Can an author be “too” prolific? That’s the thesis that an opinion piece in the New York Times examines. Looking at authors like John Creasey, Ursula Bloom, Barbara Cartland, and even Agatha Christie, the author of the piece muses on the possible connection between level of output and quality. Do authors who turn out hundreds of novels in their lifetime write schlock?
It’s a good question, though the examination is perhaps rendered a little unintentionally laughable by the fact that the author of the piece is none other than Stephen King. King is one of the foremost names in the horror genre, and rightly so—when he is at the top of his gang, he is fantastic. But since he effectively got too big to edit later in his career, King has nonetheless also become known for turning out badly-edited bookstoppers, sometimes more than one of them in a year.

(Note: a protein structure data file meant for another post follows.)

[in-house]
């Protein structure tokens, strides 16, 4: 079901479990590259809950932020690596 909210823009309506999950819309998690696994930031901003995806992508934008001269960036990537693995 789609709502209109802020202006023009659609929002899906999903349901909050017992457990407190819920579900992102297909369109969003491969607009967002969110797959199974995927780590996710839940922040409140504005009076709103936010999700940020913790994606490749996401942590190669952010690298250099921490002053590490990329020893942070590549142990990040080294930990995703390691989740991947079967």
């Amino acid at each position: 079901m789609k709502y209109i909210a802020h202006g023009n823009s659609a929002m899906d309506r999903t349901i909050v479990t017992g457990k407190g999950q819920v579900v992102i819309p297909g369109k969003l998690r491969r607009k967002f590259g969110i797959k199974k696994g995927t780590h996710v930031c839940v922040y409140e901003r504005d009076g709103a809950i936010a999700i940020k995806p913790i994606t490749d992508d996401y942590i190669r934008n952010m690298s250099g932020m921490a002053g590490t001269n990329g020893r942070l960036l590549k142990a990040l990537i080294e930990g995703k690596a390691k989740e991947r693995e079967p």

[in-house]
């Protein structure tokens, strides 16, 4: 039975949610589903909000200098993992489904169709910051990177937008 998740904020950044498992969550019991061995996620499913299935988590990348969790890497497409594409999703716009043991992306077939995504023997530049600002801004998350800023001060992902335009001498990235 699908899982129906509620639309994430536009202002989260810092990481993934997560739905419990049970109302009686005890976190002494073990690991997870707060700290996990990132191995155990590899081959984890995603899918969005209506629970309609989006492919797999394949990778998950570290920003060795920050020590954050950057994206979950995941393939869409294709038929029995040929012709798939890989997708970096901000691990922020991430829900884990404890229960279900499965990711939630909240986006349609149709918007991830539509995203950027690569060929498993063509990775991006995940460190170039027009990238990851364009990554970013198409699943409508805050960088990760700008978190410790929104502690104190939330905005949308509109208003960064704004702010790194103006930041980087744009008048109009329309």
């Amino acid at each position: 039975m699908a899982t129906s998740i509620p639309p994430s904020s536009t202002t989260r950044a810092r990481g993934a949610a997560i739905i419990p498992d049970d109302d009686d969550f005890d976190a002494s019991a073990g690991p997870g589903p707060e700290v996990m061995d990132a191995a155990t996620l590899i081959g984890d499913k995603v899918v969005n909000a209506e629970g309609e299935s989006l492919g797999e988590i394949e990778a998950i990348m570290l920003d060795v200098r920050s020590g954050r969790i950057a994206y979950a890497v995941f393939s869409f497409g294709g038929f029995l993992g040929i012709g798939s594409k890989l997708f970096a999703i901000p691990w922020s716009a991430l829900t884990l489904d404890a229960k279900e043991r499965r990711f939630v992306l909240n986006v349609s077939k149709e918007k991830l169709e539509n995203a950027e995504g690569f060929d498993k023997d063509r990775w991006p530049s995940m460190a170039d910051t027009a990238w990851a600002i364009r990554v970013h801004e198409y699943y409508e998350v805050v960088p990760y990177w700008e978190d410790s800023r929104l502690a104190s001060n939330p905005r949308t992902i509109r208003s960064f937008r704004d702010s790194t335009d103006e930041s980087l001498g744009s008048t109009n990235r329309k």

King himself is not unaware of the irony, but he offers the excuse that he was simply too driven not to write, and suggests that other prolific writers like Max Brand and Isaac Asimov—who certainly few would accuse of lacking in quality—were the same way.
The biggest thing I would add to King’s comments is that taste is necessarily subjective. I’ve read works by some of the authors King pooh-poohs, such as Creasey (in fact, I took four of his books down from my shelf to photograph for this story), and enjoyed them immensely. How does he know that those writers he looks down on didn’t feel the same? Furthermore, if Creasey wasn’t a good writer, and enjoyed by his readers, would he have been able to sell the 500+ novels he turned out in his career? Really, it’s kind of rich that King has room to look down on anyone.